The 1955 encyclical is here:
It is the duty of all those to whom Christ the Lord has entrusted the task of guarding and dispensing the Church’s riches to preserve this precious treasure of Gregorian chant diligently and to impart it generously to the Christian people…. And if in Catholic churches throughout the entire world Gregorian chant sounds forth without corruption or diminution, the chant itself, like the sacred Roman liturgy, will have a characteristic of universality, so that the faithful, wherever they may be, will hear music that is familiar to them and a part of their own home. In this way they may experience, with much spiritual consolation, the wonderful unity of the Church. This is one of the most important reasons why the Church so greatly desires that the Gregorian chant traditionally associated with the Latin words of the sacred liturgy be used.
Father Konrad Fuchs, the oldest living Catholic priest, has died. He survived the trenches of the Great War, defied the Nazis, and lived to say Mass on his 109th birthday. He called our Holy Father’s election a “joy for Germany” and, in his last year, expressed regret that he could no longer see well enough “to read the Bible from beginning to end ‘one last time.'” To his parishioners, he was “a down-to-earth, deeply religious clergyman, [who] cited as his great passions the liturgy, especially choral music.” Requiescat in pace.
By Edwin Mullins
Blue Bridge Books
At crucial times in the history of Christendom, monasteries have served as vital centres of renewal, reorganization, and even protection from invaders. In the year 910A.D., amidst the chaos which followed the collapse of Charlemagne’s empire in the ninth century, Duke William of Aquitaine founded the Abbey of Cluny and appointed Berno its first abbot. Critical to this monastery’s success (political, liturgical, artistic) was its independence from local bishops and its responsibility solely to the bishop of Rome, a privilege repeatedly reaffirmed by several popes through the ensuing centuries.
Edwin Mullins chronicles in captivating prose the rise and fall of this most important centre of Christian life and culture. Having written previously on art and architecture, the author predictably (and understandably) leaves other issues aside such as music (for the most part) and instead, in addition to the fascinating political stories, focuses on his areas of expertise.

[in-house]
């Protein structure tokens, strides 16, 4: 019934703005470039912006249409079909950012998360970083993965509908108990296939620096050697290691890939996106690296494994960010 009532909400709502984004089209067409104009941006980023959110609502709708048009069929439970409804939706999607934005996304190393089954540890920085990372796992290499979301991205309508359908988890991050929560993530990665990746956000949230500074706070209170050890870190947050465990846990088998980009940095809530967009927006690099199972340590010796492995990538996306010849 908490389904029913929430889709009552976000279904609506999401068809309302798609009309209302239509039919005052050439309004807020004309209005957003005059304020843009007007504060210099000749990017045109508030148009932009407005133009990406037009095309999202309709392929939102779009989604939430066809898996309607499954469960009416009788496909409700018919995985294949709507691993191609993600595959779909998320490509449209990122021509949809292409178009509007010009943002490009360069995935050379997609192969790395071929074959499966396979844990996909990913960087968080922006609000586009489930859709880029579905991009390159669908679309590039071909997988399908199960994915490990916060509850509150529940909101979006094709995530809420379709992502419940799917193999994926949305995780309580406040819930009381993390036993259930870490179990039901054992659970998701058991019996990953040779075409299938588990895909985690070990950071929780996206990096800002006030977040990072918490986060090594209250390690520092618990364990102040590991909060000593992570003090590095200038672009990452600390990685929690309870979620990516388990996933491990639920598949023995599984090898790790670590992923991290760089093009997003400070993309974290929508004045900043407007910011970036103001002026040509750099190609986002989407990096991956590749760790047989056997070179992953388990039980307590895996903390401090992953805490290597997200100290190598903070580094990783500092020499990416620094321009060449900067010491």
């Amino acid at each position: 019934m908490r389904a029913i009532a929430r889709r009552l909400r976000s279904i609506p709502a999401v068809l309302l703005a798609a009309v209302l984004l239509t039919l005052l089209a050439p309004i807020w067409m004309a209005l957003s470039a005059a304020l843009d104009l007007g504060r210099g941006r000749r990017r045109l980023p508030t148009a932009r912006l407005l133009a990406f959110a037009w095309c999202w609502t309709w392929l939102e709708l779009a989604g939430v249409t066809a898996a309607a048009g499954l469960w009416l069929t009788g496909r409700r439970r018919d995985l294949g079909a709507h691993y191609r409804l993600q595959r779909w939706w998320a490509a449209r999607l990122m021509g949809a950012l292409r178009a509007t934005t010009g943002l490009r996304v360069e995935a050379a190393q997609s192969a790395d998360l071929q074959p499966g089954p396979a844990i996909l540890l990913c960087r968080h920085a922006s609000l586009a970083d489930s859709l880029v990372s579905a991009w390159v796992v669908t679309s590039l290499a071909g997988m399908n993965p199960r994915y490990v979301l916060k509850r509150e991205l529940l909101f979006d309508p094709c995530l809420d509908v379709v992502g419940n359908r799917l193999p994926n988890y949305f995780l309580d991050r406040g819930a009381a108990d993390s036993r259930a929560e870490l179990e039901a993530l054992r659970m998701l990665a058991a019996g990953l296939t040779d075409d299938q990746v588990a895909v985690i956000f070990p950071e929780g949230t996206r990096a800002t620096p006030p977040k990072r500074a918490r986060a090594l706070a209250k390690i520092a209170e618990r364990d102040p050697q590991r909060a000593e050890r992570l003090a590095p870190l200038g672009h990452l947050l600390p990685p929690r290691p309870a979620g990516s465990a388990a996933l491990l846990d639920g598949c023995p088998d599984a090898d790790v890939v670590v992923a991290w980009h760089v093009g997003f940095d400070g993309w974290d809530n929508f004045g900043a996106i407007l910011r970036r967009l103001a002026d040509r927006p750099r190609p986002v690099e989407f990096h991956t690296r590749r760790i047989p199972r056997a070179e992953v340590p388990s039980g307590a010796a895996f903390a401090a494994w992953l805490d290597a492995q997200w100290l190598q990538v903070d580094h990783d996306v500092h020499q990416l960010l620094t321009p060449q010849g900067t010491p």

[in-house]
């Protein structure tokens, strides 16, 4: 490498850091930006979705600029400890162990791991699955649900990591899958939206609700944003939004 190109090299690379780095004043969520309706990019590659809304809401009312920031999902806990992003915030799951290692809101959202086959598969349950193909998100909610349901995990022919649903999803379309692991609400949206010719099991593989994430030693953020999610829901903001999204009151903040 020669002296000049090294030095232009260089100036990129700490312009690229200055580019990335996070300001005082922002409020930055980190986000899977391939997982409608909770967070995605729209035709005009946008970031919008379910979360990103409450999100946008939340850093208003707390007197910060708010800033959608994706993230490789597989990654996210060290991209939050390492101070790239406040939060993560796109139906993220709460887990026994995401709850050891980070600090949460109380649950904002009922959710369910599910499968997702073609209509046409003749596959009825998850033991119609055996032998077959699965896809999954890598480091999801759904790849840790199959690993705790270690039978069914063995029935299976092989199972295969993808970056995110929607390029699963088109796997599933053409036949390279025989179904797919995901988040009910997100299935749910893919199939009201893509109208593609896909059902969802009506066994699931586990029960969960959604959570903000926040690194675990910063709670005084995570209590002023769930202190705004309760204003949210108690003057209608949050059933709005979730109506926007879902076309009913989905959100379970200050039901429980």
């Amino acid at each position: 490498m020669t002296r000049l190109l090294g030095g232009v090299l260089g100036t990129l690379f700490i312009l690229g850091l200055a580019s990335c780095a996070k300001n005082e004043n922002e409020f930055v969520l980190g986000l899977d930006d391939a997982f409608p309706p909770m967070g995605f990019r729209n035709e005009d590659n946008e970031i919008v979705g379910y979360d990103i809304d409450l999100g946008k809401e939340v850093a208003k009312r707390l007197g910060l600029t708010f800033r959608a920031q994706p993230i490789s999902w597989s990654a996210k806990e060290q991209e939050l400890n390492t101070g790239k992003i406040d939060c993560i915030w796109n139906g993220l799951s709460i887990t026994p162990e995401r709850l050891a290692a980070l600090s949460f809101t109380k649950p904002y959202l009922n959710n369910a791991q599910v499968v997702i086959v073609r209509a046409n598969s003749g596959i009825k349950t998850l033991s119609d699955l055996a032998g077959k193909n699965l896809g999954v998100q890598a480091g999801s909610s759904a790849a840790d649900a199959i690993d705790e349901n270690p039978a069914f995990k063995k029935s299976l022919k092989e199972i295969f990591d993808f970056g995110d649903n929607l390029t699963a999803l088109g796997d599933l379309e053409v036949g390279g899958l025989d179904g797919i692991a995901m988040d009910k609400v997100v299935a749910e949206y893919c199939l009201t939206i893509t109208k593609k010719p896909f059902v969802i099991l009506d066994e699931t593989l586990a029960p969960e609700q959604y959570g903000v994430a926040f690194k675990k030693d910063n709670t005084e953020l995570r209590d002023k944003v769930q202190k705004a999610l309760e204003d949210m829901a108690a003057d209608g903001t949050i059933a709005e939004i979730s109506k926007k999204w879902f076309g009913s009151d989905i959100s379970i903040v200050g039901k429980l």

The greatest glory of Cluny was without a doubt the third abbey church, dubbed Cluny III, which was for centuries the largest church in Christendom, until the Vatican Basilica of St. Peter was deliberately built a few feet longer. This magnificent mountain of steeples and stones made history by making use of the very first flying buttresses after its roof collapsed in the early 12th century. The church’s barrel vaulted ceilings gave a great resonance to the chanting at the unusually elaborate liturgies conducted there, and by all accounts it housed some of the finest art of that time, work that seems even to have been ahead of its time.
Cluny’s independence, while it aroused jealousy amongst the nearby bishops, gave her and most especially her abbots a great amount of political influence. Along with the pope and the Holy Roman Emperor, the abbot assisted in making and negotiating some of the most important decisions of the day, often finding himself in the role of mediator between pope and emperor, who were frequently at loggerheads with each other. This clout also made it easier to find significant patrons for the monastery, among whom were King Alfonso VI of Spain and King Henry II of England.